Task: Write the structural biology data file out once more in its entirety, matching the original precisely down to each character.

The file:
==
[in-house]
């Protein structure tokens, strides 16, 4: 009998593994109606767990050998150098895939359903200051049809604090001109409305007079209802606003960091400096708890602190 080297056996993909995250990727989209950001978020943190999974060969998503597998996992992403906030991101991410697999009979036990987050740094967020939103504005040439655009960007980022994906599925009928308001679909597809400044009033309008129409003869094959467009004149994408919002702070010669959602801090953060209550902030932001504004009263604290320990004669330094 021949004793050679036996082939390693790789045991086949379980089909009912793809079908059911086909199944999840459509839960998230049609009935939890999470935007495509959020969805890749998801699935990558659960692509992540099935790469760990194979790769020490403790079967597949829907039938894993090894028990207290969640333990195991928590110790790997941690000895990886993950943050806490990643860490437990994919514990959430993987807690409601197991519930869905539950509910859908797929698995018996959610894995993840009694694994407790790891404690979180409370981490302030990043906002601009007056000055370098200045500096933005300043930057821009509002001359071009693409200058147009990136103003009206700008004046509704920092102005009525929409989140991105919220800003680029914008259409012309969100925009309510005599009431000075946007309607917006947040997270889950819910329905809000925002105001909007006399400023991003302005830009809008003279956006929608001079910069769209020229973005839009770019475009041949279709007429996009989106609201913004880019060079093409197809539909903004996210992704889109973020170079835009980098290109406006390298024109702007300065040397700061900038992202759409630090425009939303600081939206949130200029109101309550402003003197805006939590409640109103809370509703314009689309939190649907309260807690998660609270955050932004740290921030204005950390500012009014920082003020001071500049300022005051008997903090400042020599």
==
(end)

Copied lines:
[in-house]
């Protein structure tokens, strides 16, 4: 009998593994109606767990050998150098895939359903200051049809604090001109409305007079209802606003960091400096708890602190 080297056996993909995250990727989209950001978020943190999974060969998503597998996992992403906030991101991410697999009979036990987050740094967020939103504005040439655009960007980022994906599925009928308001679909597809400044009033309008129409003869094959467009004149994408919002702070010669959602801090953060209550902030932001504004009263604290320990004669330094 021949004793050679036996082939390693790789045991086949379980089909009912793809079908059911086909199944999840459509839960998230049609009935939890999470935007495509959020969805890749998801699935990558659960692509992540099935790469760990194979790769020490403790079967597949829907039938894993090894028990207290969640333990195991928590110790790997941690000895990886993950943050806490990643860490437990994919514990959430993987807690409601197991519930869905539950509910859908797929698995018996959610894995993840009694694994407790790891404690979180409370981490302030990043906002601009007056000055370098200045500096933005300043930057821009509002001359071009693409200058147009990136103003009206700008004046509704920092102005009525929409989140991105919220800003680029914008259409012309969100925009309510005599009431000075946007309607917006947040997270889950819910329905809000925002105001909007006399400023991003302005830009809008003279956006929608001079910069769209020229973005839009770019475009041949279709007429996009989106609201913004880019060079093409197809539909903004996210992704889109973020170079835009980098290109406006390298024109702007300065040397700061900038992202759409630090425009939303600081939206949130200029109101309550402003003197805006939590409640109103809370509703314009689309939190649907309260807690998660609270955050932004740290921030204005950390500012009014920082003020001071500049300022005051008997903090400042020599």